Our top mattress pick made with organic cotton is the Botanical Bliss Organic Latex Mattress from PlushBeds (View Price on PlushBeds).
Pros and cons of 100 percent natural latex mattresses
Latex (natural rubber) is a renewable and recyclable resource increasingly used to make eco-friendly mattresses. Rubber trees can provide rubber serum for up to 30 years and the resulting latex is firm, bouncy, and durable. Although it isn’t as biodegradable as wool or cotton, natural latex can be recycled for use as underfloor insulation or other fill. And, eventually, it will biodegrade without releasing toxins into the environment, unlike polyurethane foam.
Latex mattresses typically use molded latex foam, which is chemical-free and slightly firmer than most polyurethane foam mattresses. Latex is particularly good if you’re a warm sleeper, as the material is porous and disperses heat. According to one study, “Latex mattress reduced peak body pressure and achieved a more even distribution of pressure compared with polyurethane mattress across different sleeping postures.” Latex is naturally antimicrobial, resists mildew, and doesn’t harbor dust mites, so it’s good for people with asthma or non-latex allergies. It is also easy to care for as you can wipe down latex with warm soapy water, dab dry with a towel and let it air dry.
Latex mattresses are a little more expensive than some other mattresses made with natural materials, with the cost usually dependent on certifications. Relevant certifications include GOLS – the Global Organic Latex Standard – and FairRubber, which indicate that the product is made using certified organic rubber sourced in a sustainable way by workers who are well treated and properly paid.
Latex mattresses can have a rubbery smell at first, so it’s best to air them out for a few days before sleeping on them. This is not a sign that the mattress is off-gassing toxic chemicals, it is simply the natural smell of rubber and will dissipate within a few days.
When looking at mattresses, it’s important to determine if the latex is Dunlop or Talalay (I’m assuming you’ve already checked that it is 100 percent natural latex and not a ‘natural’ latex blend).
Talalay is so-called because of Joseph Talalay, who invented the Talalay production process. The latex mixture is filled with air, injected in a mold and expanded through a vacuum before being flash frozen at -30°C (-(22°F). This process enables the round, open cells to retain their shape and creates a smoother, more consistent rubber than Dunlop, which tends to be denser at the bottom than the top. Talalay latex is baked or “vulcanized” at 115°C (235°F) before being washed, dried and tested for quality control.
Dunlop tends to be firmer feeling than Talalay which provides softer support and pressure relief. Savvy Rest offer an amazing mattress, the Serenity (View Price on Savvy Rest), which is made with organic Dunlop latex, Cradle to Cradle Gold Certified Talalay latex, GOTS certified wool and GOTS certified cotton. With this mattress, you can customize each layer and side (picking between different densities of both types of latex in each of three layers), so you and your partner can get the support you need for good sleep.
Pros and cons of hemp mattresses
Hemp is a wonderfully sustainable, renewable resource with myriad applications across multiple industries. Hemp mattresses are few and far between, however, but may be a good option if you live in a hot and humid climate (or are concerned that climate change will make that the case soon).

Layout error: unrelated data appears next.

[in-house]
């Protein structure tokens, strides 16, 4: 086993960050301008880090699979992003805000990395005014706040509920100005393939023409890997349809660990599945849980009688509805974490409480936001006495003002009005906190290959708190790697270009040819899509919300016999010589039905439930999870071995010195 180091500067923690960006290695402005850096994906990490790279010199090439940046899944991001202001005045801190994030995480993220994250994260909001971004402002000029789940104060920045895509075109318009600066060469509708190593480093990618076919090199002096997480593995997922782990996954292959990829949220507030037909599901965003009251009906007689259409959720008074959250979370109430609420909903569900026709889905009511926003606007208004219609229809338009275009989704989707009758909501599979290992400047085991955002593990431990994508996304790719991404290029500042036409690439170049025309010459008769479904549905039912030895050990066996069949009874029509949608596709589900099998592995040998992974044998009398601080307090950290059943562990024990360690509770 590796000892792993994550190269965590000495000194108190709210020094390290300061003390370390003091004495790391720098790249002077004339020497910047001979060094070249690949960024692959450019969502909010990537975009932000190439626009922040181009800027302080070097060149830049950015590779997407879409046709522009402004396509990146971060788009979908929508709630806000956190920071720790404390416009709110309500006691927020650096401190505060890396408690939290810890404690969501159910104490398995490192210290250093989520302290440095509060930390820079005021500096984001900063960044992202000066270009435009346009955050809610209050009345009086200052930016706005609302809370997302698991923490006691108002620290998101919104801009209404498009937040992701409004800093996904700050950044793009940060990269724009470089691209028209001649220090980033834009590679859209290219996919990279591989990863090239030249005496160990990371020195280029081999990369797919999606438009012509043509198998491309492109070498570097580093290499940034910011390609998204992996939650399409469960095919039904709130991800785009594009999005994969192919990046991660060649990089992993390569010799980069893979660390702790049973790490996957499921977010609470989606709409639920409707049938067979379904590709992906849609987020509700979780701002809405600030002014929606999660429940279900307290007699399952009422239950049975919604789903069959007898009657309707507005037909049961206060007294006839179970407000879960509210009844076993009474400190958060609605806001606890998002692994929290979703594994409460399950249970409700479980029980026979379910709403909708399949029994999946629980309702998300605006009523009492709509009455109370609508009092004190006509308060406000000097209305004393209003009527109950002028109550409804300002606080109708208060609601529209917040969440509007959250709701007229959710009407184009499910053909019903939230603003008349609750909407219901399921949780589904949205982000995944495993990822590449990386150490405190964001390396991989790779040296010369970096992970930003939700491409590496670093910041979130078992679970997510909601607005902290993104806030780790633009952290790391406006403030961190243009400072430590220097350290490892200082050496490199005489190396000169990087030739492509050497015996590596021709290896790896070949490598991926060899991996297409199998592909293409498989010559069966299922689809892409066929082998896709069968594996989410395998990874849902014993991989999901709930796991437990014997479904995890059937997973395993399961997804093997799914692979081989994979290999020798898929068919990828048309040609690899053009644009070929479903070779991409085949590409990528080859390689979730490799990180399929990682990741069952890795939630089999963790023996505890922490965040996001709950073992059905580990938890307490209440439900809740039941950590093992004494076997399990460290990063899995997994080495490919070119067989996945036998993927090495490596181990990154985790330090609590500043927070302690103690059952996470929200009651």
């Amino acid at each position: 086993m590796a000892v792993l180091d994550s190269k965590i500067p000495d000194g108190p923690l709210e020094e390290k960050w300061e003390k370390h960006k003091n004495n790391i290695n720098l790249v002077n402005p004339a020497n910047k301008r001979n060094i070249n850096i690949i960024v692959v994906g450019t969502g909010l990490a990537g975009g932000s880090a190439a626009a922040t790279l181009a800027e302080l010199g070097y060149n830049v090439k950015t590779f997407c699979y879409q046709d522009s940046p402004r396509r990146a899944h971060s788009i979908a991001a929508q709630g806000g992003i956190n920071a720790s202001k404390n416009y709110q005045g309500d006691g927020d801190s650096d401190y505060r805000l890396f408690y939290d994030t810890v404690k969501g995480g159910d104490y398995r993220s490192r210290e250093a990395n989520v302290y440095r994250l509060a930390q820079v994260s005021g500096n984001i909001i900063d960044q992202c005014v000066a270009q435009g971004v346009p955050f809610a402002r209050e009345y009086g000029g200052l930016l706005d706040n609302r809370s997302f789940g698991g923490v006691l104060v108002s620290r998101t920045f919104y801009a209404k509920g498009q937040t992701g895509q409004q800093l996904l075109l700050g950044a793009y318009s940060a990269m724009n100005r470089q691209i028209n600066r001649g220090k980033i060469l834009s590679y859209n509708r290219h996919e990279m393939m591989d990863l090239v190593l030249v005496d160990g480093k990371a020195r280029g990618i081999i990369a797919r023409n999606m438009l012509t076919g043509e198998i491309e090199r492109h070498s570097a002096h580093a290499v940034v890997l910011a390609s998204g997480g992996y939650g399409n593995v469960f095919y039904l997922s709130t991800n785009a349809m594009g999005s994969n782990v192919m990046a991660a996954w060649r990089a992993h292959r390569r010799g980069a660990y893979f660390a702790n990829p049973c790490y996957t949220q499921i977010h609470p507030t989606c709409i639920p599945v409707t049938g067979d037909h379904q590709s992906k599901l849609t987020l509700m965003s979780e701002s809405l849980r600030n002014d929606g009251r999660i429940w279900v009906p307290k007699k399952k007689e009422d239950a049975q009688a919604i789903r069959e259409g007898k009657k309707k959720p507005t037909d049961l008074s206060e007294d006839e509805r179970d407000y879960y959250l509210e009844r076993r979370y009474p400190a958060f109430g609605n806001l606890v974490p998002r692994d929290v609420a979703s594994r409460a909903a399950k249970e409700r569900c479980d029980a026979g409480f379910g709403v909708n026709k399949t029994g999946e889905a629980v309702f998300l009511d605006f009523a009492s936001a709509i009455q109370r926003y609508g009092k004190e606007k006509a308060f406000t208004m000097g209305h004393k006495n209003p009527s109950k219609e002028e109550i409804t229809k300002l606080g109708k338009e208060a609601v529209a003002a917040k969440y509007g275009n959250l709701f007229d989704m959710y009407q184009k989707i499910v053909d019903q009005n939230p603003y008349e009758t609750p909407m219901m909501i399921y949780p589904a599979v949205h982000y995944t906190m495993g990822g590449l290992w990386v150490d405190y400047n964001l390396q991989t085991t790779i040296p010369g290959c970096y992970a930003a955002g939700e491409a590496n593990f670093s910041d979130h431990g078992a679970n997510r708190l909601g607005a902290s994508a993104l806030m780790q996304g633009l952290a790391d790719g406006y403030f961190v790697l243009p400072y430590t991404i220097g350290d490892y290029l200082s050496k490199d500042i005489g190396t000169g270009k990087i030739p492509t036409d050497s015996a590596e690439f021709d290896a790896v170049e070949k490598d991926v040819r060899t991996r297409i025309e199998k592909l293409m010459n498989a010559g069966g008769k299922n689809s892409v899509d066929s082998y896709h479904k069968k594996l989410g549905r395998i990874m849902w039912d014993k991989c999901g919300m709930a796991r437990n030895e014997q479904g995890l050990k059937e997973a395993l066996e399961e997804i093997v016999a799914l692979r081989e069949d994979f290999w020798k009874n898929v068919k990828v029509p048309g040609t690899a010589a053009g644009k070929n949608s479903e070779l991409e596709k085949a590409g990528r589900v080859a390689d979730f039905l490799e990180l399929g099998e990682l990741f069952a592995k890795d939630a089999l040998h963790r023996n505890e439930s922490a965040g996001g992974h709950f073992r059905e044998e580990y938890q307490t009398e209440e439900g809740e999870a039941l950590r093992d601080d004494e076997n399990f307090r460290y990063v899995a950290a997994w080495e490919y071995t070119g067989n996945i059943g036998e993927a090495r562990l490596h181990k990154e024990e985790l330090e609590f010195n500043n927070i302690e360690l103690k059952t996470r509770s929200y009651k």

Hemp is one of the most breathable materials available (R). It helps you stay cool even in hot and humid temperatures and helps wick moisture away from your skin. This means it’s good for keeping your mattress feeling fresh, especially as hemp is naturally anti-microbial and anti-bacterial. Hemp is resistant to mold and mildew and doesn’t hold onto odors.
As mentioned, hemp mattresses are hard to track down and, when you do, they tend to be on the more expensive side. Hemp is also not the softest material. So, if you’re prone to back pain, a hemp mattress may be the best or worst mattress for you to sleep on. Only you can tell!
Hemp is also a very environmentally friendly fiber as the crop is naturally resistant to pests and grows so thick that it prevents the growth of weeds around the plants. This means that you don’t typically need to use pesticides or herbicides when growing hemp, nor do you need fertilizers as hemp actually enriches the quality of soil. Because hemp roots grow deep, they are good at using groundwater and help reduce soil erosion.
Reduce, reuse, recycle
Landfills are teeming with toxic mattresses made from memory foam, synthetic latex, and even more natural materials treated with undesirable chemicals that leach into the soil and water supply. Many of these mattresses still had life left in them and could have been donated to a local shelter or passed down through a community network. Of course, if the mattress is truly toxic, it’s best not to subject anyone else to sleeping on it. In such cases, recycling programs can take mattresses and strip away reusable components, such as metal coils and some fabrics, batting, and metal zippers.
Even if your mattress is said to be ‘biodegradable’, this may be meaningless as the term is not regulated in the U.S., which means that the mattress may simply break down (eventually) into other harmful chemicals when exposed to air, light, moisture, and heat. Proper disposal is important for all mattresses, therefore, whether natural or not.
Some mattress companies have a removal program where they take away your old mattress upon delivering your new mattress. Check what happens to the old mattress in such cases. Does the company have a dedicated recycling and safe disposal protocol, or will it just end up in local landfill?
If you need to dispose of a mattress yourself, contact your local recycling depot or waste management department for advice. They should be able to tell you where best to take your old mattress, or if you can request pick-up for safe disposal.
As always, organic latex, cotton, wool, hemp, kapok, and other natural plant-based materials are the best options for truly biodegradable, eco-friendly mattresses. And, once you’ve figured out which materials you favor in a mattress, check out our recommendations for the best eco-friendly mattresses, with links to individual product reviews.